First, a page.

What brand of paint is the best!

Happy customers—the golden geese that will buy your product over and over again—have put Benjamin Moore and Sherwin-Williams at the top of J.D. Power's 2014 Paint Satisfaction Study.

Benjamin Moore & Co. took the top spot in interior paints for the fourth consecutive year, scoring even higher than it did in 2013. It was another feather in the cap of the Montvale, NJ, manufacturer, which dates to 1883 but does not rank  among the top 10 paint and coating companies in terms of size.

The Sherwin-Williams Co. claimed the top position in exterior paints, which the annual survey included for the first time. The Cleveland-based paint and coatings maker is third in size worldwide.

 

Sherwin-Williams and Benjamin Moore show off their winning exterior and interior paints, respectively. The companies placed first in j.D. Power's 2014 Paint Satisfaction Survey, which included exterior paints for the first time.

Sherwin-Williams also took the No. 2 ranking for interior paints, while Benjamin Moore missed second place in the exteriors by a whisker-thin one point out of a possible 1,000.

BEHR, the well-known house brand of The Home Depot, rounded out the top three in both interior and exterior rankings.

PPG Industries' Pittsburgh Paint ranked fifth for interiors—the only brand of the world's largest paint and coating maker to make the top five of either category. AkzoNobel, now No. 2 worldwide, had no brands in the top five.

Performance + Experience

"The highest-performing paint brands in customer satisfaction also receive high ratings in the application experience across both interior and exterior product lines," according to the study, released April 16.

 

The 2014 study is based on responses from more than 8,690 customers from January through March who had bought and applied interior and/or exterior paint within the previous 12 months.

The 2014 Paint Satisfaction Study is based on responses from more than 8,690 customers who purchased and applied interior and/or exterior paint within the previous 12 months. The study was fielded in January through March 2014. - See more at: http://www.jdpower.com/press-releases/2014-paint-satisfaction-study#sthash.sauZJtk6.dpuf

Satisfaction with paint brands is based on customer evaluations that measure six key factors of the painting experience. They are, in alphabetical order, application, design guides, durability, price, product offerings, and warranty/guarantee.

“Paint brands that show a pattern of high customer satisfaction over time reap the benefits of customer loyalty,” said Christina Cooley, director of home improvement industries at J.D. Power, a longtime global analyst of the customer experience.

“A customer’s decision to purchase a specific paint brand is largely based on their prior experience with that brand, primarily regarding application, product offerings and durability.”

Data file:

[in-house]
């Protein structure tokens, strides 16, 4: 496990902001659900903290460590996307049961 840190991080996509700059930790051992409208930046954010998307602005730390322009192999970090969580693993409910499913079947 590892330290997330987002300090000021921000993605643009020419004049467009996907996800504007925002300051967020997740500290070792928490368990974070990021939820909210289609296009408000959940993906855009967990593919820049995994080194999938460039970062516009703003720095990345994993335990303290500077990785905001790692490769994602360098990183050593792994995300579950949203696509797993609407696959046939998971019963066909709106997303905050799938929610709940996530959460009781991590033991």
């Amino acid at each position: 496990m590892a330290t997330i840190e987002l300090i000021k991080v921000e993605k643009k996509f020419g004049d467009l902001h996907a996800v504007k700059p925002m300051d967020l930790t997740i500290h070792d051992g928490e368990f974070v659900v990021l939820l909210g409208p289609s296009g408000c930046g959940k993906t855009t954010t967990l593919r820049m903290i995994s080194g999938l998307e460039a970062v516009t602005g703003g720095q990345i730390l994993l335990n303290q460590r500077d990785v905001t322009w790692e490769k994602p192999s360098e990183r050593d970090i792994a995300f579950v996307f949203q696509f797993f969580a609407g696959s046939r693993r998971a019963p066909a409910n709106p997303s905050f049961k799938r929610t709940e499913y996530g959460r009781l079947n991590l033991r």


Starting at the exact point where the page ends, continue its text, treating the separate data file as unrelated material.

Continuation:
Satisfaction Rankings

Benjamin Moore ranked highest in customer satisfaction for interior paint brands with a score of 815—a 15-point increase from 2013. The company performed particularly well in application, durability and product offerings.

Sherwin-Williams took second place in interior paints, with a score of 808; BEHR came in third, with 802 points.

Overall customer satisfaction with interior paint brands was 795 on a 1,000-point scale—an increase of 16 points from 2013.

For exterior paint brands, Sherwin-Williams led the pack with a score of 819, performing well across all six factors. BEHR was second, with 804 points; Benjamin Moore was third, with 803.

Other Findings

J.D. Power also reported a number of other insights into how, why and when consumers choose and use paint. Among them:

  • Application—specifically, the adequacy of paint coverage—is the most important driver of customer satisfaction with interior and exterior paint, as reported by 34 percent of respondents in each group.
  • Seventy-eight percent of customers who purchased interior paint apply it themselves, as did 74 percent of buyers of exterior painjt.
  • More than 90 percent of customers who purchased interior or exterior paint (94 and 93 percent, respectively) indicated that the new color covered the previous color.
  • About half of customers do not use primer or paint with primer mixed in for their interior or exterior paint jobs (52 and 50 percent, respectively).
  • On average, customers apply two (actually, 1.67) coats of paint for both interior and exterior projects.
  • Customers paint the inside of their homes for a variety of reasons, including remodeling (28 percent), changing the color (27 percent), or because of the previous paint condition (26 percent). Exterior painting projects typically address existing paint in poor condition (65 percent).
  • Just 15 percent of customers who purchased interior paint used the Internet as an information resource to help with their project; 20 percent of exterior-paint buyers sought information on the Web.

Conclusion

In my experience I prefer whichever paint the customer wants and enjoy using Benjamin Moore and Sherwin-Williams equally the same. But I do like the fact that I can go into Sherwin Williams store in my neighborhood and they know me by first name and are eager and willing to help me find a product that best suit my customers needs.

Kool-seal roof coating

The summer weather is hot! From Miami to Seattle here is a word you should memorize, Kool-Seal. Kool-Seal brand products have been around for the past 90 plus years. Their main product is used for protecting and sealing tin and metal mobile home roofs. The product is called White Elastomeric Roof Coating. This rubber-based white roof coating comes in 5-gallon buckets you can pick up from Lowes Hardware or order directly from the Kool Seal website.

In fact I so rarely use any other products from the Kool-Seal brand that I refer to process of painting the white elastomeric roof coating a roof top of a mobile home as “kool-sealing a roof”.

A few of the Kool-Seal roof coating benefits:

  1. Lower costs on your buyer’s electric bill: Reflects heat from the sun.